At its simplest having bitcoin means that at some address a balance is recorded in the blockchain (often comprised of several smaller input balances) and you have control over the private key necessary to sign a transaction which can assign the balance at this address to one or more other addresses. Everything construction beyond this that contributes to the idea of having a bitcoin wallet is an abstraction, typically the end goal of these constructions is making this bitcoin deal a bit easier to understand and use.
The simplest wallet construction and the one implemented bitcoin clients like Bitcoin-Qt/bitcoind, MultiBit, Armory, and Electrum stores your keys and addresses, somehow gathers information from the blockchain on the balances assigned to you addresses so that it can present you number of bitcoins you have, and it can broadcast a transaction to the network including input balances from one, some, or all of your addresses in the "wallet" it manages for you. You can back up your keys elsewhere on storage mediums and methods ranging from saved on USB thumb drives to paper hand written on a napkin to laser etched on a tablet of saphire, but having software that can manage and use these private keys is awfully, useful? A safe full of saphires bearing private keys might constitute a form of bitcoin wallet as well since it collects information necessary to spend balances attached to bitcoin addresses, but generally the idea of complete wallet is going to include some provision for monitoring and spending balances. Paranoid/Prudent security precautions might mean spreading one's wallet functions between online and offline things.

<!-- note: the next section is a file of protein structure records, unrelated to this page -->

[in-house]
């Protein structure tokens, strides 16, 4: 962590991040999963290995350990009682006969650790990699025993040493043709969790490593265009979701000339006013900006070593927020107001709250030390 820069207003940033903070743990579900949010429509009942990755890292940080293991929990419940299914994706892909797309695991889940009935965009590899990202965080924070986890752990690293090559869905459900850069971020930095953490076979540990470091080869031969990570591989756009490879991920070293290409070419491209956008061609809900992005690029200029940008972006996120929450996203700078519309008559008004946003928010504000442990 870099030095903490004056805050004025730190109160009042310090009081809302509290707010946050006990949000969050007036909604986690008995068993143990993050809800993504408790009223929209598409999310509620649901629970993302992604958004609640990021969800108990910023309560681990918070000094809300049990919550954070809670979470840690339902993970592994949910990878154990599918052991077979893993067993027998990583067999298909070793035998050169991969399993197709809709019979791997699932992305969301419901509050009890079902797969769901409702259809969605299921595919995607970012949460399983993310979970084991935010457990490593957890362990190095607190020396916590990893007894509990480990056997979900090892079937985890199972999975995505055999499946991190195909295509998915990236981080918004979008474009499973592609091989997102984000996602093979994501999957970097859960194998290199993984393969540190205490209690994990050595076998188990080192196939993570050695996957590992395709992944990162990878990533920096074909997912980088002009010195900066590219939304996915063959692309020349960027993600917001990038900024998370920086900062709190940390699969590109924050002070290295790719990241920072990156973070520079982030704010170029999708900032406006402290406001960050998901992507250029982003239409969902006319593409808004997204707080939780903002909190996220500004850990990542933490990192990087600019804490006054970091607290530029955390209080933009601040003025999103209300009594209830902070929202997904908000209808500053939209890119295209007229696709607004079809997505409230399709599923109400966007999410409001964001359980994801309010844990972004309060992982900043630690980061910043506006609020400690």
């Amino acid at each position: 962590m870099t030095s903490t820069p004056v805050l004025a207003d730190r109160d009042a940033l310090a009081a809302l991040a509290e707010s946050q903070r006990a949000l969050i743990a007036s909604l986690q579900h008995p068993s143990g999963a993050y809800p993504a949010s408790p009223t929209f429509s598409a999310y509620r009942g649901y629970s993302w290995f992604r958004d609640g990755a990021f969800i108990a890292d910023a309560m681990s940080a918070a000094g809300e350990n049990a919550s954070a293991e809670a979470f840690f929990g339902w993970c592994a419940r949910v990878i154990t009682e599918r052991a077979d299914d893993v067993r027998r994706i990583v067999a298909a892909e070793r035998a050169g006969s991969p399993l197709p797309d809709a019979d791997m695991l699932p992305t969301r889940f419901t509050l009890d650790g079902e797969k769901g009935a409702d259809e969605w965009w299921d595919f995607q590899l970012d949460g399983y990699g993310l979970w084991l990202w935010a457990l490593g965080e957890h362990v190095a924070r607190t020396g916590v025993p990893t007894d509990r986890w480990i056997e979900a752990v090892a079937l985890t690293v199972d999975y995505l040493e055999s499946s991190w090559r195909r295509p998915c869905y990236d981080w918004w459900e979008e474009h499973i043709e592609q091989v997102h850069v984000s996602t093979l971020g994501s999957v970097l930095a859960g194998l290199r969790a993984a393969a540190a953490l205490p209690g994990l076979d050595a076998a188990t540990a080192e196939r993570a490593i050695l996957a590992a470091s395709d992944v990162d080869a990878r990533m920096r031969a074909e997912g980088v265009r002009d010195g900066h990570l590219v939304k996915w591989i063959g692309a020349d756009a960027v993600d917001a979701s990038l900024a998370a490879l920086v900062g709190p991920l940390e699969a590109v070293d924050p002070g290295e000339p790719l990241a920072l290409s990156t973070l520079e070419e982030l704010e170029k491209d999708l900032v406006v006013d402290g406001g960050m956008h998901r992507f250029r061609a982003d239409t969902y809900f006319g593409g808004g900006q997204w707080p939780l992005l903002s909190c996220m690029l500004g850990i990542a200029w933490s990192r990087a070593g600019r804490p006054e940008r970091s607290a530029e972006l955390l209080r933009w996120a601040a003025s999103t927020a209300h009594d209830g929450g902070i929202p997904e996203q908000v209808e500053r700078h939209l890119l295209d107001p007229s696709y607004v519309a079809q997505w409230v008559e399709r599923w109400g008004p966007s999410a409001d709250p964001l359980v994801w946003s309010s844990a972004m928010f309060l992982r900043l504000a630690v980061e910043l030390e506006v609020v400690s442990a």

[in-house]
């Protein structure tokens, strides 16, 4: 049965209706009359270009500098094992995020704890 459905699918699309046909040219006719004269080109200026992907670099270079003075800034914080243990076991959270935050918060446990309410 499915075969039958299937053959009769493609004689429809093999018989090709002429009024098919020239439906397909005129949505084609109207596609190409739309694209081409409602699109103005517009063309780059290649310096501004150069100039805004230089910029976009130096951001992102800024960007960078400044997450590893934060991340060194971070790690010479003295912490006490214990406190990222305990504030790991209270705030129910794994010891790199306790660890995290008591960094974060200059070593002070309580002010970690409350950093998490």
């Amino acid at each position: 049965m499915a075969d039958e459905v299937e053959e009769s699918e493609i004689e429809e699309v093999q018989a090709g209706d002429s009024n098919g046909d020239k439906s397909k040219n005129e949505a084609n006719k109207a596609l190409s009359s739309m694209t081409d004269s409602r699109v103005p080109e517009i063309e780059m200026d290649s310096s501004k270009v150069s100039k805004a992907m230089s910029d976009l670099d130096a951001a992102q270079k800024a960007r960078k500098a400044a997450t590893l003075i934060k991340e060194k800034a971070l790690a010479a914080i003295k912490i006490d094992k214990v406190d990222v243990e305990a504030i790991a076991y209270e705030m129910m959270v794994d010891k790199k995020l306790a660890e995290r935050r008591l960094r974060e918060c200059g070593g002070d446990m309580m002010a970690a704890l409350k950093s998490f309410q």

Now other things that might hold Bitcoin balances for a person and let them send bitcoins to an address, but they control the private keys. Some of these things are Sports Books, Some of these things are exchanges, and still other things are off-chain payment networks (this last one is what I'd consider a service like Inputs.io). Generally they need the private keys to do whatever it is they do, but it is best not to think of these things as your wallet. If you are new to bitcoin, plan to read more, and aren't comfortable keeping your own private keys yet maybe use of of these things that advertises itself as a wallet as one until you can trust to keep your private keys safe. If you are the sort who insists on keeping an NSA office in your pocket consider one of these things as a potential way to keep a small sum of bitcoin you can spend on your mobile device. Understand though that as understood by the bitcoin network balances held by these services are ultimately their balances, it is simply the case that reliable operators will give you the courtesy of spending balances they credit to you out of their services.
Note: This post can probably stand on its own as a statement on the idea of a bitcoin wallet as I view it, but I wrote it to follow Anti-Bitcoin “Bitcoin Apps” and will follow it with a further post or two on how Gliph needs to suck dicks (though smartphone apps can not indeed suck dicks, despite VC wet dreams to the contrary).